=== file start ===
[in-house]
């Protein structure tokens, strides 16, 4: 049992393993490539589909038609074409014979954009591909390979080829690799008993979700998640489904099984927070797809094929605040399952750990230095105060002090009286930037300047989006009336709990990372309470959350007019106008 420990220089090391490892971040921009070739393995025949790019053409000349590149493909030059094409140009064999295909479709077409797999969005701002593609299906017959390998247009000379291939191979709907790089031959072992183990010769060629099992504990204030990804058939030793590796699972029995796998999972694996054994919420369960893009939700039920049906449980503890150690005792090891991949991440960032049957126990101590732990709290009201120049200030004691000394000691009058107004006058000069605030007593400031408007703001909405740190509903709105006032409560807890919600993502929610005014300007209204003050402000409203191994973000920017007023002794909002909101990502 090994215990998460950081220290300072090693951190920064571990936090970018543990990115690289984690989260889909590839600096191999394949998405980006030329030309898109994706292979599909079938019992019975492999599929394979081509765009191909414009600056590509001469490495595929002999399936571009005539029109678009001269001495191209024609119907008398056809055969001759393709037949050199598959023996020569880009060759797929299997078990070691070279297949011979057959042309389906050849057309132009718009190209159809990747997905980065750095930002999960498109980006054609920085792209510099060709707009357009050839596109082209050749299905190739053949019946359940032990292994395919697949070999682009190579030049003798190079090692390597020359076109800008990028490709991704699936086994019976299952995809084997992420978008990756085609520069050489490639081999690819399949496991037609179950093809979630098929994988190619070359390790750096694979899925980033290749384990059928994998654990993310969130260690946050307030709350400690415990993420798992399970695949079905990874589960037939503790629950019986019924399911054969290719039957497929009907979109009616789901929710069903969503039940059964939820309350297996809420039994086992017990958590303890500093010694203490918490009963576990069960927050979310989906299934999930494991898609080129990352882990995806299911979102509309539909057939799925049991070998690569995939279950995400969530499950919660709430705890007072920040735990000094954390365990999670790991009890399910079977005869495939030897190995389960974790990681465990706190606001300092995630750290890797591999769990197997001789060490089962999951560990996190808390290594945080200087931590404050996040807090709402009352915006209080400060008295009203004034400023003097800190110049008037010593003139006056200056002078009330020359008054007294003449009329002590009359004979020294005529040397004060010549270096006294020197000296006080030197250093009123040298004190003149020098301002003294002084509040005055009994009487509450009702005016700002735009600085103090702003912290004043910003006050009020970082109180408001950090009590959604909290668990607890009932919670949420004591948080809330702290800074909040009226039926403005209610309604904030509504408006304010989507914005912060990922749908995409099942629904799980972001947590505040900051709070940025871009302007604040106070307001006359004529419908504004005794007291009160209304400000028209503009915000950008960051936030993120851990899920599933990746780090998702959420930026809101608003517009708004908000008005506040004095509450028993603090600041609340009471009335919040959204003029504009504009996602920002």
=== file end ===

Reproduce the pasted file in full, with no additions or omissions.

[in-house]
């Protein structure tokens, strides 16, 4: 049992393993490539589909038609074409014979954009591909390979080829690799008993979700998640489904099984927070797809094929605040399952750990230095105060002090009286930037300047989006009336709990990372309470959350007019106008 420990220089090391490892971040921009070739393995025949790019053409000349590149493909030059094409140009064999295909479709077409797999969005701002593609299906017959390998247009000379291939191979709907790089031959072992183990010769060629099992504990204030990804058939030793590796699972029995796998999972694996054994919420369960893009939700039920049906449980503890150690005792090891991949991440960032049957126990101590732990709290009201120049200030004691000394000691009058107004006058000069605030007593400031408007703001909405740190509903709105006032409560807890919600993502929610005014300007209204003050402000409203191994973000920017007023002794909002909101990502 090994215990998460950081220290300072090693951190920064571990936090970018543990990115690289984690989260889909590839600096191999394949998405980006030329030309898109994706292979599909079938019992019975492999599929394979081509765009191909414009600056590509001469490495595929002999399936571009005539029109678009001269001495191209024609119907008398056809055969001759393709037949050199598959023996020569880009060759797929299997078990070691070279297949011979057959042309389906050849057309132009718009190209159809990747997905980065750095930002999960498109980006054609920085792209510099060709707009357009050839596109082209050749299905190739053949019946359940032990292994395919697949070999682009190579030049003798190079090692390597020359076109800008990028490709991704699936086994019976299952995809084997992420978008990756085609520069050489490639081999690819399949496991037609179950093809979630098929994988190619070359390790750096694979899925980033290749384990059928994998654990993310969130260690946050307030709350400690415990993420798992399970695949079905990874589960037939503790629950019986019924399911054969290719039957497929009907979109009616789901929710069903969503039940059964939820309350297996809420039994086992017990958590303890500093010694203490918490009963576990069960927050979310989906299934999930494991898609080129990352882990995806299911979102509309539909057939799925049991070998690569995939279950995400969530499950919660709430705890007072920040735990000094954390365990999670790991009890399910079977005869495939030897190995389960974790990681465990706190606001300092995630750290890797591999769990197997001789060490089962999951560990996190808390290594945080200087931590404050996040807090709402009352915006209080400060008295009203004034400023003097800190110049008037010593003139006056200056002078009330020359008054007294003449009329002590009359004979020294005529040397004060010549270096006294020197000296006080030197250093009123040298004190003149020098301002003294002084509040005055009994009487509450009702005016700002735009600085103090702003912290004043910003006050009020970082109180408001950090009590959604909290668990607890009932919670949420004591948080809330702290800074909040009226039926403005209610309604904030509504408006304010989507914005912060990922749908995409099942629904799980972001947590505040900051709070940025871009302007604040106070307001006359004529419908504004005794007291009160209304400000028209503009915000950008960051936030993120851990899920599933990746780090998702959420930026809101608003517009708004908000008005506040004095509450028993603090600041609340009471009335919040959204003029504009504009996602920002």